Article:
BBC Northern Ireland was due to have a corporate presence at Belfast’s Pride at the weekend, but it withdrew at the last minute in a move that delighted Jim Allister of the Traditional Unionist Voice Party.
Speaking on BBC Radio Ulster, above, Allister, above, said said he welcomed the BBC’s decision.
Having stood back and observed what they had done, I welcome the fact that BBC came to its senses on this and recognised they were totally surrendering their impartiality on the issues so entwined in this parade.
He added that the BBC had:
Backed off and climbed down from something they should never have put themselves in to.
Allister holds conservative views on social policy and is a supporter of the evangelical creationist lobby group, the Caleb Foundation.
According to RationalWiki, Allister is:
A Northern Irish far-right unionist politician who’s the leader of the TUV. Since the party was established in 2007 they’ve only ever managed to get one seat in the Northern Ireland assembly. Perhaps his party’s vicious sectarianism and homophobia could have something to do with it.
Jim is the political equivalent of hemorrhoids: All-around disgusting bloody shit, but he never quite goes away.
Jim also spends a lot of time being angry that it’s not the 11th-century anymore; he’s opposed to virtually any form of equality. Allister supported Ian Paisley’s ‘Save Ulster from Sodomy’ to keep male homosexuality illegal.
When asked in 2013 if his views had changed on LGBT equality, he admitted he wished homosexuality was still illegal. He was also delighted when he heard about Uganda’s campaign to give LGBTQ people life imprisonment sentences and even the death penalty.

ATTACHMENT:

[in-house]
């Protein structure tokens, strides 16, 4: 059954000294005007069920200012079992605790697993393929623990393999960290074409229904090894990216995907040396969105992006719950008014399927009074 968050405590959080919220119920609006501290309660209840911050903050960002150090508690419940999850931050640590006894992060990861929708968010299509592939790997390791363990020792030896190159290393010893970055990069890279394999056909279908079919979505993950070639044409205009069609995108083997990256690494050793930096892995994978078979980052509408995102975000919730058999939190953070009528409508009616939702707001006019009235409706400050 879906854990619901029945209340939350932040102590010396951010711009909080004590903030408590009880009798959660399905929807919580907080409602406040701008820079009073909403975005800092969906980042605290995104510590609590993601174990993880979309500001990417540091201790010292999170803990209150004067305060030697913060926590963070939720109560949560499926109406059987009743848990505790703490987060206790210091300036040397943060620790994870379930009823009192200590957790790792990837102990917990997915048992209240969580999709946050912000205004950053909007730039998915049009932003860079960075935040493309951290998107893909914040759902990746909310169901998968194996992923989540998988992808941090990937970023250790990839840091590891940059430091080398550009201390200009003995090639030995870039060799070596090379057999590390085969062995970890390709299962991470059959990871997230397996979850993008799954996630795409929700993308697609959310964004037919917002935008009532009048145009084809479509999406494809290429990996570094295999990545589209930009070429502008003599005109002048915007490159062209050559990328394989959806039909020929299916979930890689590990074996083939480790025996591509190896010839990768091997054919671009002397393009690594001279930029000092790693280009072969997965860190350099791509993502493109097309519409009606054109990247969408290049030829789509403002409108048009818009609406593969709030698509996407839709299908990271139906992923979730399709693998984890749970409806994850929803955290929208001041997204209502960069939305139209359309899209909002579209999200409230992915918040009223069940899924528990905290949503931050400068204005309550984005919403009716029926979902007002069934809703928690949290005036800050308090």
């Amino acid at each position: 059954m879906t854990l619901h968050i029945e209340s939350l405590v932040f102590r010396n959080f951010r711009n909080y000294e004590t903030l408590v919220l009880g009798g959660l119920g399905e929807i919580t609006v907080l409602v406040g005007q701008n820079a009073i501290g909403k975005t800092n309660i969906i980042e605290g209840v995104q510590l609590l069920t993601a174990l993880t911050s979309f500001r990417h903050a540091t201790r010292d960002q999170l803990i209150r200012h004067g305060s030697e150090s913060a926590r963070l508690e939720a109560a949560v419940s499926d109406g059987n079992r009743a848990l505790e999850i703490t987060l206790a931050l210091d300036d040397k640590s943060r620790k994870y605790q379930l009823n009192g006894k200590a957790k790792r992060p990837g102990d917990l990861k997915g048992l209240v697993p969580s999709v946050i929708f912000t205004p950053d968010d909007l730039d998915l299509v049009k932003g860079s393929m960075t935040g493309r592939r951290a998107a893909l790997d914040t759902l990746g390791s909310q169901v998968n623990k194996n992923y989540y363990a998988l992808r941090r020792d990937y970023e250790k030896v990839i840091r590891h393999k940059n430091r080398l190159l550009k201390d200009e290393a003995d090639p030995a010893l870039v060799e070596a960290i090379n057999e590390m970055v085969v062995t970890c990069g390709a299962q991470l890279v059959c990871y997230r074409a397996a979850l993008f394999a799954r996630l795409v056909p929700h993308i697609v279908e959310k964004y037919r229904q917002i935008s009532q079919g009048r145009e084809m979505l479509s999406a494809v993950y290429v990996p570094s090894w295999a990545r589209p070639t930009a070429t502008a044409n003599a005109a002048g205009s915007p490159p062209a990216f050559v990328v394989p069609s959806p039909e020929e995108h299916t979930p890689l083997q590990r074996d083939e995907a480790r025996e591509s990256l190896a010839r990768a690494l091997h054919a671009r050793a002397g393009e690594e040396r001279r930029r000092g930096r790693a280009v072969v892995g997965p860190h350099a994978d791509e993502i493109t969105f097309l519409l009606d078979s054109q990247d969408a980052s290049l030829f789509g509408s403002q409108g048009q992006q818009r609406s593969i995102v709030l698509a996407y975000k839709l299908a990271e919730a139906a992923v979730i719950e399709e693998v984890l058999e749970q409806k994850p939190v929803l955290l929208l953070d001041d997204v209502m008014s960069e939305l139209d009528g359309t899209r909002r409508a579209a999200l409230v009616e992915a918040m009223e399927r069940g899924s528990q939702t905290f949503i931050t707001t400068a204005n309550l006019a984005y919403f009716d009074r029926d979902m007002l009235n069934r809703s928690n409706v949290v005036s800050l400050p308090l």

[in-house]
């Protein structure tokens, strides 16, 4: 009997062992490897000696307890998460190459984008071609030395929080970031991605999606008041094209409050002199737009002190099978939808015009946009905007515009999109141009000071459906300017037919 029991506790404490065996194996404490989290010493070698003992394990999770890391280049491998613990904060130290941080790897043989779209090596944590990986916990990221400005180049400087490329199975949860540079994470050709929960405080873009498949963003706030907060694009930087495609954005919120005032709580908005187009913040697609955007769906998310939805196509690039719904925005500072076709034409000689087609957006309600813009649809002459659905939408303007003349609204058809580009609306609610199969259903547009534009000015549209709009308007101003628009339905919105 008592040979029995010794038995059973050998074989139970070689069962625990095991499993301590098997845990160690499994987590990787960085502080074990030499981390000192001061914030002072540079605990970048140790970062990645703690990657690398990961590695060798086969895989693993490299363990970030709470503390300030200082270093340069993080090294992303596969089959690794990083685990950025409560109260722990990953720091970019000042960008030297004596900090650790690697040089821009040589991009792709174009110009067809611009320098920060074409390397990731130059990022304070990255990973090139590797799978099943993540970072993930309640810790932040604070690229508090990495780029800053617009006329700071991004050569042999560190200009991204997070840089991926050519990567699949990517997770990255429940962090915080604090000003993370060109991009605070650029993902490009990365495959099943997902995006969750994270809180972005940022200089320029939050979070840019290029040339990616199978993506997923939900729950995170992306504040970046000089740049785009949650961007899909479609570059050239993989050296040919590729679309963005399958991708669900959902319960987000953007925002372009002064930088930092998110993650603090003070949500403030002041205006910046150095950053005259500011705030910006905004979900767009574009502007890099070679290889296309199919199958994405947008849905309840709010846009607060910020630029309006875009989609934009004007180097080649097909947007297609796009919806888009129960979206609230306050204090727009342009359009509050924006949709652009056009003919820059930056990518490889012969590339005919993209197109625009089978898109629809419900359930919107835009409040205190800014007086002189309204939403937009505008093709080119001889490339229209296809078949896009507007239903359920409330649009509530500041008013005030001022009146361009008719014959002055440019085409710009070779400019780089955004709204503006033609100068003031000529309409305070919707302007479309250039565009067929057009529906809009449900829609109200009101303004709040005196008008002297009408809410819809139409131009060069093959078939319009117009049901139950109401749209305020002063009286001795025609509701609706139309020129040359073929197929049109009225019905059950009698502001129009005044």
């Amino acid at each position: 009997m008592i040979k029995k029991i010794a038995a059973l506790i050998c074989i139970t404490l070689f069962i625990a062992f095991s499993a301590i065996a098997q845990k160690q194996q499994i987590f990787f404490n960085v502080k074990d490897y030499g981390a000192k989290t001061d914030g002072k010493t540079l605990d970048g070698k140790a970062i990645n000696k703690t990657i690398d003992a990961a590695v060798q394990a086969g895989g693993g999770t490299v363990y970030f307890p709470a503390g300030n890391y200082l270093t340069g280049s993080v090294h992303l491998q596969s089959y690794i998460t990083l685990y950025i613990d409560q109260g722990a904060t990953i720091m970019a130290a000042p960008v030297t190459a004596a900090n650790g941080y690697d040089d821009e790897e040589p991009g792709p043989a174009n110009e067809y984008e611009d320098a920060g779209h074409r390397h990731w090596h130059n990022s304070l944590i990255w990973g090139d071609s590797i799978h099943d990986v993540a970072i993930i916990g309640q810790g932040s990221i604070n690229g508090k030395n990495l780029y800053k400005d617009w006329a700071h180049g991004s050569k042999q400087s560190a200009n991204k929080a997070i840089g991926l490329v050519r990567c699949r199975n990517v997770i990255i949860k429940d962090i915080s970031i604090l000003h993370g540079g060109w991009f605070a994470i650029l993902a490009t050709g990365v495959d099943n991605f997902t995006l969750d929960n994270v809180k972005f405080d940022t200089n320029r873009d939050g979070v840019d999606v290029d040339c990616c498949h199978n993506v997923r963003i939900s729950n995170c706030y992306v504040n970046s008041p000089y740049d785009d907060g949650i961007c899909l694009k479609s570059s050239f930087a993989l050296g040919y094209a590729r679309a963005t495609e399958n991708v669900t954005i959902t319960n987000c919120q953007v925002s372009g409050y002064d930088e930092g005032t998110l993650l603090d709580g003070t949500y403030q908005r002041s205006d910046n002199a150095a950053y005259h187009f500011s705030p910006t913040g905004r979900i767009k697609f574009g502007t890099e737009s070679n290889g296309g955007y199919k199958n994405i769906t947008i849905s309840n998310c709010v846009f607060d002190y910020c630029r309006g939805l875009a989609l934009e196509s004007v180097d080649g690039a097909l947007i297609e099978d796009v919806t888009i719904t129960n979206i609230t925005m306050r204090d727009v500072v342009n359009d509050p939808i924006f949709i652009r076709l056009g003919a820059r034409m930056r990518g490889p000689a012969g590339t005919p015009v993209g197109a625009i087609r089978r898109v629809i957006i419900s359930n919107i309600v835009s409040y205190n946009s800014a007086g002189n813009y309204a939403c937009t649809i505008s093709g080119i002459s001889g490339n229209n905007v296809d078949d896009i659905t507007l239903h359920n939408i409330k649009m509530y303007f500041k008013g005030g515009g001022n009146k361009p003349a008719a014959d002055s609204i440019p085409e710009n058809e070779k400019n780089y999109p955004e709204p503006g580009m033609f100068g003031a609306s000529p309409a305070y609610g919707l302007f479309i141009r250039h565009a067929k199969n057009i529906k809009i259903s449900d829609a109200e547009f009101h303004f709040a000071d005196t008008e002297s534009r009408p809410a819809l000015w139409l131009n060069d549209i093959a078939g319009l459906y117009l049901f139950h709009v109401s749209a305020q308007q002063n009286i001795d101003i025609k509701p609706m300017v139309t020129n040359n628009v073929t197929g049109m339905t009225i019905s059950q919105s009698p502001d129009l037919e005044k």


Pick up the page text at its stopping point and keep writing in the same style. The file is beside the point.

The email came after a memo to staff said BBC NI would, for the first time, be taking part in the parade, wearing branded T-shirts.
In declaring a sudden change in plan, Johnston said in an email:
We know that there are legislative issues specific to Northern Ireland in relation to same-sex marriage. These raise important considerations for the BBC in the context of its Editorial Guidelines, including the requirement to maintain due impartiality within our output.
None of this means that members of the BBC Pride network cannot be involved in Pride festivities in Belfast, but it does require BBC Northern Ireland to avoid creating the impression that it has a position on matters of political contention or controversy.
In an interview with BBC News NI a day before the parade, Johnston added that communication “probably could have been clearer” and he apologised for an “confusion” that may have arisen.
A first for this year’s celebrations, which drew thousands, was the appearance of Irish premier Leo Varadkar, above, who posed for selfies with participants. He also posted photos on Twitter and wrote:
Biggest march in Northern Ireland is not orange or green, it’s rainbow coloured. This is NI at its best. Best of Britishness and Irishness.
Varadkar, Ireland’s first openly gay premier, also joined 60,000 people in Dublin for its Pride march in June this year. His presence in Belfast will be seen as a significant moment, as same-sex marriage remains a contentious political issue in Northern Ireland where LGBT couples hoping to tie the knot cannot legally do so
Since January 2017 there has been no functioning government, causing Labour MPs, Stella Creasy and Conor McGinn, to table bill amendments to change the law to be in line with the rest of the UK.
The changes were approved in Parliament, meaning if a government has not been restored in Northern Ireland by October 21, same-sex marriage will be legalised. If this happens, new laws regarding same-sex marriage will come into force by January 2020.